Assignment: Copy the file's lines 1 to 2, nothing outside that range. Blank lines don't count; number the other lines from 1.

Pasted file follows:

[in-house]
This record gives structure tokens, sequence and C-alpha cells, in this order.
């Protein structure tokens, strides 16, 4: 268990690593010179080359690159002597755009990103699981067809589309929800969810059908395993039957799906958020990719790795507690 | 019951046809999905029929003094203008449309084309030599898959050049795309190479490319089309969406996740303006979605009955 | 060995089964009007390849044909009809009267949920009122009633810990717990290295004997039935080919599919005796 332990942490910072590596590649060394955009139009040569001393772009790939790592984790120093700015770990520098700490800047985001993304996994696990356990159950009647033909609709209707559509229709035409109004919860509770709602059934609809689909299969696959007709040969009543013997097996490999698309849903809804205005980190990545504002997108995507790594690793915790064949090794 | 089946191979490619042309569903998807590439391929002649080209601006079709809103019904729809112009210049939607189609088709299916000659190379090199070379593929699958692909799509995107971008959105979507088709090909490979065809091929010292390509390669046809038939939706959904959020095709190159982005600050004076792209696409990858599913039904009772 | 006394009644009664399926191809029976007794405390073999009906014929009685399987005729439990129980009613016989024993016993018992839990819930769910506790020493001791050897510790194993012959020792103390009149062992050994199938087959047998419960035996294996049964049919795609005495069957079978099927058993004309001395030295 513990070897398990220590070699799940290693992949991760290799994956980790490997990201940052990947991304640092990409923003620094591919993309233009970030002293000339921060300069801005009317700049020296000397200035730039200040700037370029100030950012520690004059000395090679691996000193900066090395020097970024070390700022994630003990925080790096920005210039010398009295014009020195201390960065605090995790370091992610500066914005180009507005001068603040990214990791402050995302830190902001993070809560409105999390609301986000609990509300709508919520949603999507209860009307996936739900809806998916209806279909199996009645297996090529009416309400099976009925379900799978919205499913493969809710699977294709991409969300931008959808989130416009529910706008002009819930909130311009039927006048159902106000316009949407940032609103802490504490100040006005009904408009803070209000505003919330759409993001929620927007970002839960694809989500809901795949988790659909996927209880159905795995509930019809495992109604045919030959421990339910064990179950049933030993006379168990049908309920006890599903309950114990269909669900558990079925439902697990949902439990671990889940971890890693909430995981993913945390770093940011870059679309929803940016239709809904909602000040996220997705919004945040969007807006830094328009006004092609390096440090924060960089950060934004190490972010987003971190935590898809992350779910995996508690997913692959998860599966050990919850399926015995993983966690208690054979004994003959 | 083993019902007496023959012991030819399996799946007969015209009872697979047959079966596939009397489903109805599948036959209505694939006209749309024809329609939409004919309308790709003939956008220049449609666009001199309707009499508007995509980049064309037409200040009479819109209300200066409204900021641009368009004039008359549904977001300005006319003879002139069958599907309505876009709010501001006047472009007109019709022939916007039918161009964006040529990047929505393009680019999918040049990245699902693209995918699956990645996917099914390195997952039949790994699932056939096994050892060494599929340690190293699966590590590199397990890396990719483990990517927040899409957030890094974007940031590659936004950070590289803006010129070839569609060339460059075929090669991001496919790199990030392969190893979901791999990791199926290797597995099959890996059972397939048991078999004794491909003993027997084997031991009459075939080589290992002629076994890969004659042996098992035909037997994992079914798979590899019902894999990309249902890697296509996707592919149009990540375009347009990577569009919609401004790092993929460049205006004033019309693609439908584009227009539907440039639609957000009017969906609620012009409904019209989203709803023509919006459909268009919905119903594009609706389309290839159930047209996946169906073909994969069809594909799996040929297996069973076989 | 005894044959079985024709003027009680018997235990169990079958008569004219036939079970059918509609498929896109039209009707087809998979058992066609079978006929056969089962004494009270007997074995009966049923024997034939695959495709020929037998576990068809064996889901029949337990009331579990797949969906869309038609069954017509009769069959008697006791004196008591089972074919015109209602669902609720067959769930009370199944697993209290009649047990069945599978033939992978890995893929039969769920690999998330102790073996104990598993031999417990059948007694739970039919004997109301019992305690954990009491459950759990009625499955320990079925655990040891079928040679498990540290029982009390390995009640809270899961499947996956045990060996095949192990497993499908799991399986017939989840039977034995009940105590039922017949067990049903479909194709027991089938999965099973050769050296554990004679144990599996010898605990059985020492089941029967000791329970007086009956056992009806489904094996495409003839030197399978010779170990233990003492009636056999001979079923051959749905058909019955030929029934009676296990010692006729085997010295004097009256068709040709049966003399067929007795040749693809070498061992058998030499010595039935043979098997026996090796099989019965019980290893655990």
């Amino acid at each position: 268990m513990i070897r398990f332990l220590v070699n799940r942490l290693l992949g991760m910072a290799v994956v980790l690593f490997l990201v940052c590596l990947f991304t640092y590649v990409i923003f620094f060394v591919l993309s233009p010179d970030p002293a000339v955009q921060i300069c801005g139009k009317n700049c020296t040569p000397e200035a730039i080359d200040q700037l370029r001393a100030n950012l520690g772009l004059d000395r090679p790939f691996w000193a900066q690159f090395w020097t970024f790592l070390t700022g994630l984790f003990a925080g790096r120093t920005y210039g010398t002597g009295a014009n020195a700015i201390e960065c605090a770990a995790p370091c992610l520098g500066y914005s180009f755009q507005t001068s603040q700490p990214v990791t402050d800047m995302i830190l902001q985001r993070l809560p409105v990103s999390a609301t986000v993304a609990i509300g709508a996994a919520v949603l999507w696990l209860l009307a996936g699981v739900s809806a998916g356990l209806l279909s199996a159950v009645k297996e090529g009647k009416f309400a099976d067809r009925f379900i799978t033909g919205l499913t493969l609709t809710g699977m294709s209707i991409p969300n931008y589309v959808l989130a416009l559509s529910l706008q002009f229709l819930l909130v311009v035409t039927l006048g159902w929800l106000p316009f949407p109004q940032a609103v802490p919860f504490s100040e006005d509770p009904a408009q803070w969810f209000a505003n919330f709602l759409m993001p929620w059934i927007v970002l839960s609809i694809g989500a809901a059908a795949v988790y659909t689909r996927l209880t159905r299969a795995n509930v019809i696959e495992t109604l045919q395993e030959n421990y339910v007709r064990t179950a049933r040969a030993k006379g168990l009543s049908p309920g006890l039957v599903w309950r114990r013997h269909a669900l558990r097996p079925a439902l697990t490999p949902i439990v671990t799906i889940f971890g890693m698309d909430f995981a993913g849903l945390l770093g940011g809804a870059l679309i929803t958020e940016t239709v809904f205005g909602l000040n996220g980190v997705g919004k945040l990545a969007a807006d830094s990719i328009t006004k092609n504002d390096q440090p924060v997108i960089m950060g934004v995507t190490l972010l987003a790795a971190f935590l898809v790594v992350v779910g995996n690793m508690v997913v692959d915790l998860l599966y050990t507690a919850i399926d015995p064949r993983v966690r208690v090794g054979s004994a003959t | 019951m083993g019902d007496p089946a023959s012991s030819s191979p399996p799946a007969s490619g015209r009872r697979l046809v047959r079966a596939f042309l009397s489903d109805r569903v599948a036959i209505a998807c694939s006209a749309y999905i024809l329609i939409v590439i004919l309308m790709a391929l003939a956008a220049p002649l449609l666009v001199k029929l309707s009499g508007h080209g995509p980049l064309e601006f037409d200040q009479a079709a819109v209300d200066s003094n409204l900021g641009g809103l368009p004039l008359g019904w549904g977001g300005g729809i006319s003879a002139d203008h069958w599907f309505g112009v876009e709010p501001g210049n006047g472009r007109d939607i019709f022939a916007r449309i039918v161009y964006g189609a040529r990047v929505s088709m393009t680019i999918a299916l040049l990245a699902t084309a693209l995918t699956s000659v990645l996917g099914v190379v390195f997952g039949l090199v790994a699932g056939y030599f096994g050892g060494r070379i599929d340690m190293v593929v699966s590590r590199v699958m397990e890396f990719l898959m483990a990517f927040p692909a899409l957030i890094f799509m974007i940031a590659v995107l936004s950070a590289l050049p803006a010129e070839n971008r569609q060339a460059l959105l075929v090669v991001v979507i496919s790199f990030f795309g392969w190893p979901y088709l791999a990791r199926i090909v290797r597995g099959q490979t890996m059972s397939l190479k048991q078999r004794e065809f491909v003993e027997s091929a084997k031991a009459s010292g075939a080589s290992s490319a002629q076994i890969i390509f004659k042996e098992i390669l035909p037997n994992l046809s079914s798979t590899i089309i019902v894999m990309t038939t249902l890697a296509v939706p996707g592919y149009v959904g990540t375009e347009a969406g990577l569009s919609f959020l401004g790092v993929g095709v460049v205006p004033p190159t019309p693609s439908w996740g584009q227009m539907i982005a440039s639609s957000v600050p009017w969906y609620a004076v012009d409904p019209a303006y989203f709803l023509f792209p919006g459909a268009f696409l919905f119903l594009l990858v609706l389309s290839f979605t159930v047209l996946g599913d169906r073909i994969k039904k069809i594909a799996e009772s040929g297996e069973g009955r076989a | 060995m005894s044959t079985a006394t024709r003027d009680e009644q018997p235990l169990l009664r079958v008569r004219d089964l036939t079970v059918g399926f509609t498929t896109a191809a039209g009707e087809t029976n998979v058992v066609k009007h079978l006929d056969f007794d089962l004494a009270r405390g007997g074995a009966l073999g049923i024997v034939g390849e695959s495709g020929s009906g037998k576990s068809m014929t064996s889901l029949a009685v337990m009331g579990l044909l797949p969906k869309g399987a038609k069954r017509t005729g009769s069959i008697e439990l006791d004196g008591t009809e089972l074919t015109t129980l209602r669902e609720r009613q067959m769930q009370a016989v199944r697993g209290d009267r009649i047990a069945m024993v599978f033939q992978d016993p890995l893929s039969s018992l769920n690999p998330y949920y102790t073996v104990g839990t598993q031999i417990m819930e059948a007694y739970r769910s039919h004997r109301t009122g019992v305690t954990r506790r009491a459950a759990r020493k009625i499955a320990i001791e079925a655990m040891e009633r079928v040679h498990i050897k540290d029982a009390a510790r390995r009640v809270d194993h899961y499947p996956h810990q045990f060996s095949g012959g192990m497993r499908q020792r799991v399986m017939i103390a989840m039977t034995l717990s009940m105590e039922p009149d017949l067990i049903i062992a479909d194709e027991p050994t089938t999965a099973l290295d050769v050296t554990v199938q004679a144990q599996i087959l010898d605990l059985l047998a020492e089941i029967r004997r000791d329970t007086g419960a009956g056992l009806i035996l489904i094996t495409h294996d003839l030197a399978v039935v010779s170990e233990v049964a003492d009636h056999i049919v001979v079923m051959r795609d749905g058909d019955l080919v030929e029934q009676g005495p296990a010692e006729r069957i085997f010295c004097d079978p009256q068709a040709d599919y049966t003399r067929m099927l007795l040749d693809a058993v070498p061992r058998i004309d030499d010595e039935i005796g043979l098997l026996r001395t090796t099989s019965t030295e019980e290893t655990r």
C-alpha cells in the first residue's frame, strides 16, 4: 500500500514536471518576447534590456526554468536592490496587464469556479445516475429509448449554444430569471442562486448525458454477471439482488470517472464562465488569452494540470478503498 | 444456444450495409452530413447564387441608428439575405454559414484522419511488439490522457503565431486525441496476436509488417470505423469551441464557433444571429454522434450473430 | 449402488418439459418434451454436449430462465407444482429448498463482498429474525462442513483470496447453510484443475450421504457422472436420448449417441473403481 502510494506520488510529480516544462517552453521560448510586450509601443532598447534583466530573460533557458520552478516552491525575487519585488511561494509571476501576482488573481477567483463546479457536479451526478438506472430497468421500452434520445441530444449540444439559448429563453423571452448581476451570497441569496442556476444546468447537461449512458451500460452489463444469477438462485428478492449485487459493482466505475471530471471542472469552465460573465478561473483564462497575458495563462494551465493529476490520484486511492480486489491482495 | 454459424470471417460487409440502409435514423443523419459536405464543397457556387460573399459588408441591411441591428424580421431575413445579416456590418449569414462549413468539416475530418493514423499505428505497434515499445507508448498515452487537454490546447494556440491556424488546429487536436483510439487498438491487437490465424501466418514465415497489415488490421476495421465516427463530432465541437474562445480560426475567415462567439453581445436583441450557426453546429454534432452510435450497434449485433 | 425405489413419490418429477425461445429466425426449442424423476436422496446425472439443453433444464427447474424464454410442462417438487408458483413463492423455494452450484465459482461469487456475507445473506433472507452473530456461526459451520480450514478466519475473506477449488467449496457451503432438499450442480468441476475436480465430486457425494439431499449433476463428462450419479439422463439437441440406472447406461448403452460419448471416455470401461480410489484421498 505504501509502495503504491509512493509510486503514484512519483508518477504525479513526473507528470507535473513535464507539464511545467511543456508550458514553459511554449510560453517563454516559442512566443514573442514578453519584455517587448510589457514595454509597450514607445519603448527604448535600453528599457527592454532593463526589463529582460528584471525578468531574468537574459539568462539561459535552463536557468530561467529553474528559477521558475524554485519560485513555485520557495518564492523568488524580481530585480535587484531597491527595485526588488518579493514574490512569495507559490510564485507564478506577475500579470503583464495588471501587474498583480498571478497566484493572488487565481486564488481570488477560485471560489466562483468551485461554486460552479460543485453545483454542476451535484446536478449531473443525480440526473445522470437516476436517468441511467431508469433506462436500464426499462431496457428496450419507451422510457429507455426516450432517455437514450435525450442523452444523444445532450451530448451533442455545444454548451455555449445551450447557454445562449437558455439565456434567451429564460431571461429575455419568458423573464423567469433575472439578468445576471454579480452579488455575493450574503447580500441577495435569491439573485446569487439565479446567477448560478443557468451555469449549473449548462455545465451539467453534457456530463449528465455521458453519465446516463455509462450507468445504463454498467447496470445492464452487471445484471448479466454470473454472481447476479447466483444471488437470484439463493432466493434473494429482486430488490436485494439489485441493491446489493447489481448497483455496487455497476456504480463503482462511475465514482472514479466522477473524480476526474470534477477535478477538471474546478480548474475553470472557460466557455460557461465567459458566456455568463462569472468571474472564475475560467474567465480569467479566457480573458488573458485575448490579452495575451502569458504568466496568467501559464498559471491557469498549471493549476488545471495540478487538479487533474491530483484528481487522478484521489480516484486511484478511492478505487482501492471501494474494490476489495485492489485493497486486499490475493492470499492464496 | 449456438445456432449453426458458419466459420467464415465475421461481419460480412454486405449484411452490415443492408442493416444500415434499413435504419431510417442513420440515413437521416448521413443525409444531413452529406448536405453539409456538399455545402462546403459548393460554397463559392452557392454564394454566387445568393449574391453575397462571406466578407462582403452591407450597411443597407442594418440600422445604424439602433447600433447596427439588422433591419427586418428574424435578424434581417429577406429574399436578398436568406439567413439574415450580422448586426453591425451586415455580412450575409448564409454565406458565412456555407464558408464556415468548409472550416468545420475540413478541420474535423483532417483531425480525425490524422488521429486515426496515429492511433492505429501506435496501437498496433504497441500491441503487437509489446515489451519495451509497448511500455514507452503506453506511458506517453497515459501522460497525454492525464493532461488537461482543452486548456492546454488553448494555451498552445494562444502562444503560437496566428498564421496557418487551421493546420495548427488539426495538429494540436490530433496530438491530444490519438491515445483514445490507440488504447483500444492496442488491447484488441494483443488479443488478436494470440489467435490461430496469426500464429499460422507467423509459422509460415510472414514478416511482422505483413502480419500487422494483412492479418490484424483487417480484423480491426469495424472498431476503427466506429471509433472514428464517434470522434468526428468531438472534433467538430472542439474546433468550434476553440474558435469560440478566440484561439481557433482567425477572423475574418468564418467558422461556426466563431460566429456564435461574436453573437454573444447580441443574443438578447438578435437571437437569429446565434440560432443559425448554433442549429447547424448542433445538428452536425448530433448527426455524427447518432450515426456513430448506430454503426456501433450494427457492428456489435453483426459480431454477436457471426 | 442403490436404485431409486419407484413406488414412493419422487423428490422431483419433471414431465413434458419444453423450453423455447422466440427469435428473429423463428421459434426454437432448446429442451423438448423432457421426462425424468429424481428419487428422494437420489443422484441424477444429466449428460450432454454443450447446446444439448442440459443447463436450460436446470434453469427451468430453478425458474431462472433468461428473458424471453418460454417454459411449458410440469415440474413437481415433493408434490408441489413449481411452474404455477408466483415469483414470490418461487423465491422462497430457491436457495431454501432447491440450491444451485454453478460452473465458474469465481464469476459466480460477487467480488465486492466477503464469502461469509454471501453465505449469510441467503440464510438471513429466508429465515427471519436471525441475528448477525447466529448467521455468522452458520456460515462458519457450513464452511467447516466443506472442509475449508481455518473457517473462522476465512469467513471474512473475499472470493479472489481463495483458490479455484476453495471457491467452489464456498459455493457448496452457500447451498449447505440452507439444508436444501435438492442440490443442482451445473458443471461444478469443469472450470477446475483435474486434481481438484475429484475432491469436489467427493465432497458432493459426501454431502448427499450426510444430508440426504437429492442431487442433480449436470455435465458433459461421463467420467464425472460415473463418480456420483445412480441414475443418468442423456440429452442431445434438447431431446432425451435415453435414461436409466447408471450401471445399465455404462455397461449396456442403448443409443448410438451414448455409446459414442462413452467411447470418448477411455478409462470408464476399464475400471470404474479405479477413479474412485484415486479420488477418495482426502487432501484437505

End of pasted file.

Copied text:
[in-house]
This record gives structure tokens, sequence and C-alpha cells, in this order.